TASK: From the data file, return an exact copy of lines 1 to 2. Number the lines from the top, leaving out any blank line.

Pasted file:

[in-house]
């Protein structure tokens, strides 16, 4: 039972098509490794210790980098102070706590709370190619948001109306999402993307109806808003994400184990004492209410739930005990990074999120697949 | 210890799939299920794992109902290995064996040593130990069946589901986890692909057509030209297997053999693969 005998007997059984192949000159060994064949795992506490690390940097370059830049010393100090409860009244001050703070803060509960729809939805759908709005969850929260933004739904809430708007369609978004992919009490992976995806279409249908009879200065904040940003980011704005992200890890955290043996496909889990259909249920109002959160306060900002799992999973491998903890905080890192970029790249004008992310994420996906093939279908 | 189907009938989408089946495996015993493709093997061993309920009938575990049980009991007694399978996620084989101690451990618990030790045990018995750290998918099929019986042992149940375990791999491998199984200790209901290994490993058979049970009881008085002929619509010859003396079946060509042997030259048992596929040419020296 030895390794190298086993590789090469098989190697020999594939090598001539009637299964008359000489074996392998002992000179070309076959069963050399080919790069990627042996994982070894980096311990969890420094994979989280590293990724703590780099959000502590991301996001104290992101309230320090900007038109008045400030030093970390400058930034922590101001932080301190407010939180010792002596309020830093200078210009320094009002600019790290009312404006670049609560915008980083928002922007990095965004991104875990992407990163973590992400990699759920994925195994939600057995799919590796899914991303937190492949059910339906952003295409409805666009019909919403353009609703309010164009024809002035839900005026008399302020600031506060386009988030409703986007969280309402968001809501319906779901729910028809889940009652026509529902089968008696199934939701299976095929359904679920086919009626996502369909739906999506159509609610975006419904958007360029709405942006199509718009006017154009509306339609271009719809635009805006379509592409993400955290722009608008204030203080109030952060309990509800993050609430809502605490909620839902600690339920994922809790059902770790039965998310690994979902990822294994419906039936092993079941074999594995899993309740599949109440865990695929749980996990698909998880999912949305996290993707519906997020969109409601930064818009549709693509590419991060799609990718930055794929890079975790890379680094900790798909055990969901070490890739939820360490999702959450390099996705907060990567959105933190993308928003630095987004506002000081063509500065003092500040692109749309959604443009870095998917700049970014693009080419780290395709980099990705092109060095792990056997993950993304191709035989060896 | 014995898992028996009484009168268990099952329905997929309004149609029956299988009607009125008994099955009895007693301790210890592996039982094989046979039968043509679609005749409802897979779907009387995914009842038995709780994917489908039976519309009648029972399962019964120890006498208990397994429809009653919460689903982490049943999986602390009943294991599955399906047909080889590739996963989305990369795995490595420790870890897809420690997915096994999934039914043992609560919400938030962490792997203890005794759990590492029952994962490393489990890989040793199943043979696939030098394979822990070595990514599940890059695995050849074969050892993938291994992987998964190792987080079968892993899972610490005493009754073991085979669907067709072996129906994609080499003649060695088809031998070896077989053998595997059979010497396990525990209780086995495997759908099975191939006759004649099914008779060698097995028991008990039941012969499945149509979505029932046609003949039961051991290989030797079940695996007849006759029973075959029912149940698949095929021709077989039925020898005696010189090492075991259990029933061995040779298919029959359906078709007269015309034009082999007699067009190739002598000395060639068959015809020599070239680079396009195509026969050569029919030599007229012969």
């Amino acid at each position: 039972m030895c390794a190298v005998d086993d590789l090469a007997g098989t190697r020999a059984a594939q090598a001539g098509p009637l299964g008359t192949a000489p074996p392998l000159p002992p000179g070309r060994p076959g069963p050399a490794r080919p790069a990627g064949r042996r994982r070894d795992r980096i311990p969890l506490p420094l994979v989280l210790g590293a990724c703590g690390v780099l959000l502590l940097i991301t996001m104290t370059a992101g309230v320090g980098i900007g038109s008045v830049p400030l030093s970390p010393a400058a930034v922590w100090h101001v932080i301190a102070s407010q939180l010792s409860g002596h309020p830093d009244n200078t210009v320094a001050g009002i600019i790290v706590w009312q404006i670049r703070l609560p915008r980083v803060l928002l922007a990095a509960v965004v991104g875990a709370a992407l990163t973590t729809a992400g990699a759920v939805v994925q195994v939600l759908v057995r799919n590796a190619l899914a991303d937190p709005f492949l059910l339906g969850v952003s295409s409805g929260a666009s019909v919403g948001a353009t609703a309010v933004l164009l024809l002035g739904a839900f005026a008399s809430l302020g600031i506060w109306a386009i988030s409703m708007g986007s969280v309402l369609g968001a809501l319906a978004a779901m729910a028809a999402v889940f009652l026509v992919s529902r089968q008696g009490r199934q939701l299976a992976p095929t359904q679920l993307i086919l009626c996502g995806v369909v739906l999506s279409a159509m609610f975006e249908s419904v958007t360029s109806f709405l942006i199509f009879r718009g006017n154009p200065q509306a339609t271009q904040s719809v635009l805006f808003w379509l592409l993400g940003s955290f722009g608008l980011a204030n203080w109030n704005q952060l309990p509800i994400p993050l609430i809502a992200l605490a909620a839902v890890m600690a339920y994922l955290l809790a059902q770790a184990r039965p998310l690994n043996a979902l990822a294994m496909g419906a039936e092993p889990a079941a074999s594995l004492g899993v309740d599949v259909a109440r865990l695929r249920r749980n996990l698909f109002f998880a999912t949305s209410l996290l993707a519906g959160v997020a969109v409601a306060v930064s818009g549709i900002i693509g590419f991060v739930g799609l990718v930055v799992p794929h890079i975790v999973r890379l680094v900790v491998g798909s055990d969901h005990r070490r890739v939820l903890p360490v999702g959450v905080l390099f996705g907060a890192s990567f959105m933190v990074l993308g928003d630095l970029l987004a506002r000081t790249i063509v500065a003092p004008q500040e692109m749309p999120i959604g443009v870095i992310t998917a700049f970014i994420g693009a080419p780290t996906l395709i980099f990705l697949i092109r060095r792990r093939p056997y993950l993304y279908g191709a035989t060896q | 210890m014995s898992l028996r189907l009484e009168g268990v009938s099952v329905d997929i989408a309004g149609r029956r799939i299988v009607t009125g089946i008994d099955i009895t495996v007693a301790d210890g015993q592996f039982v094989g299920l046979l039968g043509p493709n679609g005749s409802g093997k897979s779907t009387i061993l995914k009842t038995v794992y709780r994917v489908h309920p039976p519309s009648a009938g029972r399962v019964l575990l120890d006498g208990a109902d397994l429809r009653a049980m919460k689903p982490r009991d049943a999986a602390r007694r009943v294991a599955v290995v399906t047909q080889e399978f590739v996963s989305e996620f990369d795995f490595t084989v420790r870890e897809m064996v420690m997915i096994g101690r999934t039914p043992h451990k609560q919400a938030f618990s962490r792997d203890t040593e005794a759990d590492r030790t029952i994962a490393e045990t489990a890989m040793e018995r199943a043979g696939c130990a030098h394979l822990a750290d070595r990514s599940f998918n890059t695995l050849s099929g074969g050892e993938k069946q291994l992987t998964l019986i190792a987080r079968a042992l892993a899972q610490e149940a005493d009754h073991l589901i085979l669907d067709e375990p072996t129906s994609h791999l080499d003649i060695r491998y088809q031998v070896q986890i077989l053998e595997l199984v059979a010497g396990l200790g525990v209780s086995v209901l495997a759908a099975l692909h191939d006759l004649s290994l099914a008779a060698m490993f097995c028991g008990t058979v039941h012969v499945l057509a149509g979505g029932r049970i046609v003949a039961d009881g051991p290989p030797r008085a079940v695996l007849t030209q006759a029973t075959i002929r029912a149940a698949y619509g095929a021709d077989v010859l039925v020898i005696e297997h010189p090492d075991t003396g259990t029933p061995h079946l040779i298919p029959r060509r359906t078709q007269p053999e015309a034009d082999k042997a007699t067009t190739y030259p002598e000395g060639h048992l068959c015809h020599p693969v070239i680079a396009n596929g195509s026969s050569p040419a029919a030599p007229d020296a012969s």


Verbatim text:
[in-house]
């Protein structure tokens, strides 16, 4: 039972098509490794210790980098102070706590709370190619948001109306999402993307109806808003994400184990004492209410739930005990990074999120697949 | 210890799939299920794992109902290995064996040593130990069946589901986890692909057509030209297997053999693969 005998007997059984192949000159060994064949795992506490690390940097370059830049010393100090409860009244001050703070803060509960729809939805759908709005969850929260933004739904809430708007369609978004992919009490992976995806279409249908009879200065904040940003980011704005992200890890955290043996496909889990259909249920109002959160306060900002799992999973491998903890905080890192970029790249004008992310994420996906093939279908 | 189907009938989408089946495996015993493709093997061993309920009938575990049980009991007694399978996620084989101690451990618990030790045990018995750290998918099929019986042992149940375990791999491998199984200790209901290994490993058979049970009881008085002929619509010859003396079946060509042997030259048992596929040419020296 030895390794190298086993590789090469098989190697020999594939090598001539009637299964008359000489074996392998002992000179070309076959069963050399080919790069990627042996994982070894980096311990969890420094994979989280590293990724703590780099959000502590991301996001104290992101309230320090900007038109008045400030030093970390400058930034922590101001932080301190407010939180010792002596309020830093200078210009320094009002600019790290009312404006670049609560915008980083928002922007990095965004991104875990992407990163973590992400990699759920994925195994939600057995799919590796899914991303937190492949059910339906952003295409409805666009019909919403353009609703309010164009024809002035839900005026008399302020600031506060386009988030409703986007969280309402968001809501319906779901729910028809889940009652026509529902089968008696199934939701299976095929359904679920086919009626996502369909739906999506159509609610975006419904958007360029709405942006199509718009006017154009509306339609271009719809635009805006379509592409993400955290722009608008204030203080109030952060309990509800993050609430809502605490909620839902600690339920994922809790059902770790039965998310690994979902990822294994419906039936092993079941074999594995899993309740599949109440865990695929749980996990698909998880999912949305996290993707519906997020969109409601930064818009549709693509590419991060799609990718930055794929890079975790890379680094900790798909055990969901070490890739939820360490999702959450390099996705907060990567959105933190993308928003630095987004506002000081063509500065003092500040692109749309959604443009870095998917700049970014693009080419780290395709980099990705092109060095792990056997993950993304191709035989060896 | 014995898992028996009484009168268990099952329905997929309004149609029956299988009607009125008994099955009895007693301790210890592996039982094989046979039968043509679609005749409802897979779907009387995914009842038995709780994917489908039976519309009648029972399962019964120890006498208990397994429809009653919460689903982490049943999986602390009943294991599955399906047909080889590739996963989305990369795995490595420790870890897809420690997915096994999934039914043992609560919400938030962490792997203890005794759990590492029952994962490393489990890989040793199943043979696939030098394979822990070595990514599940890059695995050849074969050892993938291994992987998964190792987080079968892993899972610490005493009754073991085979669907067709072996129906994609080499003649060695088809031998070896077989053998595997059979010497396990525990209780086995495997759908099975191939006759004649099914008779060698097995028991008990039941012969499945149509979505029932046609003949039961051991290989030797079940695996007849006759029973075959029912149940698949095929021709077989039925020898005696010189090492075991259990029933061995040779298919029959359906078709007269015309034009082999007699067009190739002598000395060639068959015809020599070239680079396009195509026969050569029919030599007229012969």